whole wheat brioche

This recipe cracks me up. Each little brioche roll has 1¼ tablespoons of butter in it, so it doesn’t matter how much whole grain you use – these are not good for you.

They are, however, good. Of course they don’t have much in common with their white flour cousins, which, if we were talking about people, would be one of those unceasingly friendly people who always have something nice to say. The whole wheat version is more akin to a sarcastic friend who always manages to make you laugh, but sometimes at your own expense. Both are good! Just different.

The whole wheat brioche is made along the same lines as the rest of Peter Reinhart’s Whole Grain Breads. What’s fun about this recipe is that the liquid used in one of the pre-doughs is melted butter, and in the other, it’s eggs. The one with the butter had a texture very different from the normal water-hydrated doughs – and not a particularly appetizing one, truth be told, as the best word to describe it would be ‘greasy’. Fortunately, after sitting in the fridge for several hours, the butter hardens and the mixture is more palatable – plus, of course, the liquid has had an opportunity to break down those bran fibers, which is the heart of Reinhart’s whole wheat bread method.

I tried a trick with this bread that was marginally successful. After the final dough is mixed and kneaded, it’s shaped immediately and then needs to rise again – for 3 to 4 hours. We tend to eat breakfast kind of late on weekends, but not that late!

So I reduced the yeast quite a bit, with the goal of extending the rising time to about 8 hours, or overnight. I wanted to wake up, heat the oven and throw the perfectly risen brioche rolls in to bake.

It turns out, though, that I decreased the yeast too much, and the poor little guys didn’t have enough strength to lift up that heavy dough. I still think the method is sound; I just need to use more yeast than I did. (The under-risen after 8 hours brioche were salvageable; I just had to give them an hour or so in a really warm environment before I could bake them.)

Usually my theory is that if food is supposed to be indulgent, then make it indulgent! Why worry about whole grains if you’re mainlining butter? But sometimes it’s just fun to make something weird, and whole wheat brioche is, indeed, weird.

One year ago: Pecan Sour Cream Biscuits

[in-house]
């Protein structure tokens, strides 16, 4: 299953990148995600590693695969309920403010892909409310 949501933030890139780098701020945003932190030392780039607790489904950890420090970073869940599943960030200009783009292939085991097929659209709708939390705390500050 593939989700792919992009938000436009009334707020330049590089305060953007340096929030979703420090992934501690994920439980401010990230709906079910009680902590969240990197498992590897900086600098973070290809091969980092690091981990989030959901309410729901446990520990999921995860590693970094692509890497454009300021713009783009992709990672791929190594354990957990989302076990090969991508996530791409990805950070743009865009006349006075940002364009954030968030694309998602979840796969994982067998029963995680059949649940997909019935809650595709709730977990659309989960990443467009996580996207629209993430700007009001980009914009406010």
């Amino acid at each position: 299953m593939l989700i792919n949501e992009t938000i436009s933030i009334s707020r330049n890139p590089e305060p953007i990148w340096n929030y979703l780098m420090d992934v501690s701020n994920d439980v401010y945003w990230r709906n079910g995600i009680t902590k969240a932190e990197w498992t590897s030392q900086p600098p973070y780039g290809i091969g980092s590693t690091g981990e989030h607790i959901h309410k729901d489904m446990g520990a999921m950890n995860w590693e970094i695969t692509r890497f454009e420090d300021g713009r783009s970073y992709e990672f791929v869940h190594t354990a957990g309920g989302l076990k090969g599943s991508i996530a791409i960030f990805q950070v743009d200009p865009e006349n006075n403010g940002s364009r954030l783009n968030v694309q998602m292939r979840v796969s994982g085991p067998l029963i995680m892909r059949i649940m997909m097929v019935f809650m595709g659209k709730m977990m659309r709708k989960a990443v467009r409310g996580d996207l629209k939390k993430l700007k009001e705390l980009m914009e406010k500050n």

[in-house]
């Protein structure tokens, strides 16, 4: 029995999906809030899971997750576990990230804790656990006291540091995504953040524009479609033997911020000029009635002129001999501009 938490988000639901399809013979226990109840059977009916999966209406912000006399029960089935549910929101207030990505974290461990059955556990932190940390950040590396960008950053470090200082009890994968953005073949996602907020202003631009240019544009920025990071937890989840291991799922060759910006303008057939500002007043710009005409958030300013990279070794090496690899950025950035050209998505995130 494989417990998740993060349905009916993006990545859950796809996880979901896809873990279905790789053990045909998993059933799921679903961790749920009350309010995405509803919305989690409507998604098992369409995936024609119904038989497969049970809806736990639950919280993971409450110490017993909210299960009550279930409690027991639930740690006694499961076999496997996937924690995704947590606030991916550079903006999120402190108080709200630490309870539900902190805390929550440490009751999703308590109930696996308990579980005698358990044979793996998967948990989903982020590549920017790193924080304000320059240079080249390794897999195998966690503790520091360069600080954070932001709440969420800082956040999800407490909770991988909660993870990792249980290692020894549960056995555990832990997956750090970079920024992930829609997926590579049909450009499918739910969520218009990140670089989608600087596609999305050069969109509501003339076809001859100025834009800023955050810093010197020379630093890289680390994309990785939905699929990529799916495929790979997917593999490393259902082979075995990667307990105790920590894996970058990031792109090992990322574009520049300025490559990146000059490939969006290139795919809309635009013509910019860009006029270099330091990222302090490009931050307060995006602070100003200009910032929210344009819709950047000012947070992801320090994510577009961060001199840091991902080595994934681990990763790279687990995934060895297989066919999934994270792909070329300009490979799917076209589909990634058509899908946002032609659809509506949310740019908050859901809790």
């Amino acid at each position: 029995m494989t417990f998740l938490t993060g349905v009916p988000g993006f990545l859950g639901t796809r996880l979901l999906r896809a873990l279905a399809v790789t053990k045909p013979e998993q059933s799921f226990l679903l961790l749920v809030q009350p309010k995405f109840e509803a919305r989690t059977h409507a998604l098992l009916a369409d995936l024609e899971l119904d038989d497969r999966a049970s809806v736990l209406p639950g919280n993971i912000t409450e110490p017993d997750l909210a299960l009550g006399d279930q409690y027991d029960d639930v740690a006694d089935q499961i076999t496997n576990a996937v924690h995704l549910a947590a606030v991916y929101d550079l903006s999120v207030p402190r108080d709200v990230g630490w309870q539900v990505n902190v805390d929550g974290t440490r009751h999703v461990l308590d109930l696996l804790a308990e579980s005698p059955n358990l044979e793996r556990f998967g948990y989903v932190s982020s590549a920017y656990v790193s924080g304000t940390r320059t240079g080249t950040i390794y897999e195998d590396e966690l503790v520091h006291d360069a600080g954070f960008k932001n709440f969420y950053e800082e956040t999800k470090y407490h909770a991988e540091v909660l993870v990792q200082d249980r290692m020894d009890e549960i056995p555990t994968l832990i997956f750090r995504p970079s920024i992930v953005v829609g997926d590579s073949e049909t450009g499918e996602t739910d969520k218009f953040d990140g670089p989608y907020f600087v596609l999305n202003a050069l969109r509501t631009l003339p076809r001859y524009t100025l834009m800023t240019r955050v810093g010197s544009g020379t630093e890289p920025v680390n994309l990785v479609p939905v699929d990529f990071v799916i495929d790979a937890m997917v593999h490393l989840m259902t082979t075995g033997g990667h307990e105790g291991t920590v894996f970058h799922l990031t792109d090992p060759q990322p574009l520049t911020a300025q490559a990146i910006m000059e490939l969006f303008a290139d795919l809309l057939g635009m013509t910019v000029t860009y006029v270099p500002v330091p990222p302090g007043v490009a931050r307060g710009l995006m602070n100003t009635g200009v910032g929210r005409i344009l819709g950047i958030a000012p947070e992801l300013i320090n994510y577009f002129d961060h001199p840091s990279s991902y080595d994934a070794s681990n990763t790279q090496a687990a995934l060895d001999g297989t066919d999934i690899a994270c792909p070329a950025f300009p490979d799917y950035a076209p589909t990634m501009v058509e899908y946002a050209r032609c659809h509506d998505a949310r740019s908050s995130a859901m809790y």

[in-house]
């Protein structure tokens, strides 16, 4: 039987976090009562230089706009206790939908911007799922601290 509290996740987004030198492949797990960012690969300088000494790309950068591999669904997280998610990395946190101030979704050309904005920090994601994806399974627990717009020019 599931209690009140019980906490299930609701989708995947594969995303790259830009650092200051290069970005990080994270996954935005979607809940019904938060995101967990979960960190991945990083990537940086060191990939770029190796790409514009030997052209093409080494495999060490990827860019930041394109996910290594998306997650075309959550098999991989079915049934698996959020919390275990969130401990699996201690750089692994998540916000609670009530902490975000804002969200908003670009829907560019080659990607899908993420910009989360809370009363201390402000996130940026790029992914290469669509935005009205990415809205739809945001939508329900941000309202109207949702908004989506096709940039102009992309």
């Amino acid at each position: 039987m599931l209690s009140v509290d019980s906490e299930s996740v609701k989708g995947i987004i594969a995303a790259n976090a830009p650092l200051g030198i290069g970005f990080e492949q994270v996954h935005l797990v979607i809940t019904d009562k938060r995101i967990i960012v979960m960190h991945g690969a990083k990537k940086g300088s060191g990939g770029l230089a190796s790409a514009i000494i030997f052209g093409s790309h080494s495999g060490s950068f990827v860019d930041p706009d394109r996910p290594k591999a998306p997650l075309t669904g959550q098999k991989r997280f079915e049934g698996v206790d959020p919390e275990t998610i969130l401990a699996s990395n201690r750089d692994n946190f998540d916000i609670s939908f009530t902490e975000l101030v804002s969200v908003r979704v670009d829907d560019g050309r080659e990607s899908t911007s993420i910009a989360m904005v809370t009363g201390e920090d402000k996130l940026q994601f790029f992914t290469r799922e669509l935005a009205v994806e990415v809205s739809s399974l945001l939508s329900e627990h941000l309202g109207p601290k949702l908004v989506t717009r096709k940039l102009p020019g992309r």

Two years ago: Chocolate Cream Pie

Printer Friendly Recipe
Whole Wheat Brioche (rewritten from Peter Reinhart’s Whole Grain Breads)

I reduced the yeast in the final dough to ½ teaspoon, hoping I could stretch the rising time to 8-10 hours, or overnight. This was too little, but I still think the method is worth trying, but with 1 teaspoon yeast.

I froze the brioche rolls after shaping, before rising. I let them defrost in the fridge for a few hours before moving them to room temperature to rise.

The melted butter kept leaking out of its pre-dough. Once the dough had chilled somewhat, I stirred it back in, so that the pre-dough would be homogeneous.

For the final cup of flour, after both pre-doughs are combined, I used white flour. I know that’s cheating, but I’ve had better results with Reinhart’s whole wheat bagels when white flour is used at the end, and I thought it was probably similar here. The rolls are still 80% whole wheat.

Pre-dough 1:
1¾ cups (8 ounces) whole wheat flour
½ teaspoon salt
½ cup whole milk, scalded and cooled
16 tablespoons (2 sticks) unsalted butter, melted

Mix all of the ingredients until thoroughly combined. Cover and refrigerate at least 8 hours and up to 3 days.

Pre-dough 2:
1¾ cups (8 ounces) whole wheat flour
¼ teaspoon instant yeast
4 large eggs, slightly beaten

Mix all of the ingredients until thoroughly combined. Using a rubber spatula or wet hands, knead the dough in the bowl for a couple minutes; it will be very tacky. Let the dough rest for 5 minutes, then knead again for 1 minute. Cover and refrigerate for at least 8 hours and up to 3 days.

Final dough:
Both pre-doughs
1 cup (4.5 ounces) whole wheat flour (see note)
¾ teaspoon salt
2¼ teaspoons instant yeast (see note)
3 tablespoons sugar

Egg wash:
1 egg beaten with 1 tablespoon water and a pinch of salt

1. Chop the chilled pre-doughs into to 12 pieces each. Combine the pre-doughs, flour, salt, yeast and sugar in the bowl of a standing mixer fitted with the dough hook (or a large bowl if mixing by hand). Mix on slow speed for 3 to 4 minutes, scraping the bowl as needed, (or knead with wet hands) until the pre-doughs are assimilated into each other. Add flour or water, as needed, to form a soft and slightly sticky dough. Knead (either with a mixer or by hand) for 3 to 4 minutes, until the dough is cold, firm, and slightly tacky. Let the dough rest for 5 minutes.